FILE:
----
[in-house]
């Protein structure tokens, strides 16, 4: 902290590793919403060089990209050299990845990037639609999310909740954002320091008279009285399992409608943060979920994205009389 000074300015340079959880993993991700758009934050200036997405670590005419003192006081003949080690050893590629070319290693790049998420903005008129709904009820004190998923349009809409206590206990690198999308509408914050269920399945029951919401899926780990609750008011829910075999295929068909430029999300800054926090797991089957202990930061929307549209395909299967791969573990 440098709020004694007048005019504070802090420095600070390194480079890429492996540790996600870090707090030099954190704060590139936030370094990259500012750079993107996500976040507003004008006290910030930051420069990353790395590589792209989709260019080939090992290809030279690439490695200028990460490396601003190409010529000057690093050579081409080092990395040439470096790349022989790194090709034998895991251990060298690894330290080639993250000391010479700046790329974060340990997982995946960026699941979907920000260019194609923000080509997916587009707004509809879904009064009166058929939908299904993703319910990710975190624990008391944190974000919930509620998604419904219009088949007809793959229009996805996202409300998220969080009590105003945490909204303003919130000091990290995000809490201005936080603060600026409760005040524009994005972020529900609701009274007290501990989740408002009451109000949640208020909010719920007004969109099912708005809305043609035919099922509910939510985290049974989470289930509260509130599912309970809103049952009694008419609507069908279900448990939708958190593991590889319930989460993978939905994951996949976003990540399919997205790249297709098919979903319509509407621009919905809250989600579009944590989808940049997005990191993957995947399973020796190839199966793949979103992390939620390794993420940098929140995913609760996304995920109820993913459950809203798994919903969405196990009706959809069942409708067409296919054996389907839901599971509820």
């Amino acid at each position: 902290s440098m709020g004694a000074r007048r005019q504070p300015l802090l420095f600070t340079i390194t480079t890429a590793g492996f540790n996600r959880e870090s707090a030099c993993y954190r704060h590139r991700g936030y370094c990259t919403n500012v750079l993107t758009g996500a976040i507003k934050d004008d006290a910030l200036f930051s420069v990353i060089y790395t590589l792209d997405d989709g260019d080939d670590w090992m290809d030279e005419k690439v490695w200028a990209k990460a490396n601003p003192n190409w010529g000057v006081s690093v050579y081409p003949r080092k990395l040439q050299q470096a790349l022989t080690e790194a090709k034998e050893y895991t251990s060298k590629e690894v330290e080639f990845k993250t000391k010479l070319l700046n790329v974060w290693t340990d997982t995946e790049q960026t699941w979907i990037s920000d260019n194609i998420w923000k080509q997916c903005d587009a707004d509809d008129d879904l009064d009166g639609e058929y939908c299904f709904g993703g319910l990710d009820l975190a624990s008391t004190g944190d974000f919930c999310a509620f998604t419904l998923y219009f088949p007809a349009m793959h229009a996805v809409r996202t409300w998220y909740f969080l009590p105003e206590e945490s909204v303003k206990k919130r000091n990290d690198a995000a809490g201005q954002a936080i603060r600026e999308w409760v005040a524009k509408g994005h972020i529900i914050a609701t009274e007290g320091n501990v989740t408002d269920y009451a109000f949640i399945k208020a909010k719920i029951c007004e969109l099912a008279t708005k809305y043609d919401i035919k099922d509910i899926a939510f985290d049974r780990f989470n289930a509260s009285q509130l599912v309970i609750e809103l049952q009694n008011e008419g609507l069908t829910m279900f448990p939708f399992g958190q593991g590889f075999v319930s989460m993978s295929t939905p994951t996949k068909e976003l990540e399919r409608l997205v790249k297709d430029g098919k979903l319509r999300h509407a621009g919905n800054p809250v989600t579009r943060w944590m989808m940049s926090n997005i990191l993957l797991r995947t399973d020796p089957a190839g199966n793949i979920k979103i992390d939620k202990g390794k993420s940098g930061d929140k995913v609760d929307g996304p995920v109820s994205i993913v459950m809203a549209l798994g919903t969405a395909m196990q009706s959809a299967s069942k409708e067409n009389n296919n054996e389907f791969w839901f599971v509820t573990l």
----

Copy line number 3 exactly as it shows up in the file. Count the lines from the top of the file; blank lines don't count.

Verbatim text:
């Amino acid at each position: 902290s440098m709020g004694a000074r007048r005019q504070p300015l802090l420095f600070t340079i390194t480079t890429a590793g492996f540790n996600r959880e870090s707090a030099c993993y954190r704060h590139r991700g936030y370094c990259t919403n500012v750079l993107t758009g996500a976040i507003k934050d004008d006290a910030l200036f930051s420069v990353i060089y790395t590589l792209d997405d989709g260019d080939d670590w090992m290809d030279e005419k690439v490695w200028a990209k990460a490396n601003p003192n190409w010529g000057v006081s690093v050579y081409p003949r080092k990395l040439q050299q470096a790349l022989t080690e790194a090709k034998e050893y895991t251990s060298k590629e690894v330290e080639f990845k993250t000391k010479l070319l700046n790329v974060w290693t340990d997982t995946e790049q960026t699941w979907i990037s920000d260019n194609i998420w923000k080509q997916c903005d587009a707004d509809d008129d879904l009064d009166g639609e058929y939908c299904f709904g993703g319910l990710d009820l975190a624990s008391t004190g944190d974000f919930c999310a509620f998604t419904l998923y219009f088949p007809a349009m793959h229009a996805v809409r996202t409300w998220y909740f969080l009590p105003e206590e945490s909204v303003k206990k919130r000091n990290d690198a995000a809490g201005q954002a936080i603060r600026e999308w409760v005040a524009k509408g994005h972020i529900i914050a609701t009274e007290g320091n501990v989740t408002d269920y009451a109000f949640i399945k208020a909010k719920i029951c007004e969109l099912a008279t708005k809305y043609d919401i035919k099922d509910i899926a939510f985290d049974r780990f989470n289930a509260s009285q509130l599912v309970i609750e809103l049952q009694n008011e008419g609507l069908t829910m279900f448990p939708f399992g958190q593991g590889f075999v319930s989460m993978s295929t939905p994951t996949k068909e976003l990540e399919r409608l997205v790249k297709d430029g098919k979903l319509r999300h509407a621009g919905n800054p809250v989600t579009r943060w944590m989808m940049s926090n997005i990191l993957l797991r995947t399973d020796p089957a190839g199966n793949i979920k979103i992390d939620k202990g390794k993420s940098g930061d929140k995913v609760d929307g996304p995920v109820s994205i993913v459950m809203a549209l798994g919903t969405a395909m196990q009706s959809a299967s069942k409708e067409n009389n296919n054996e389907f791969w839901f599971v509820t573990l």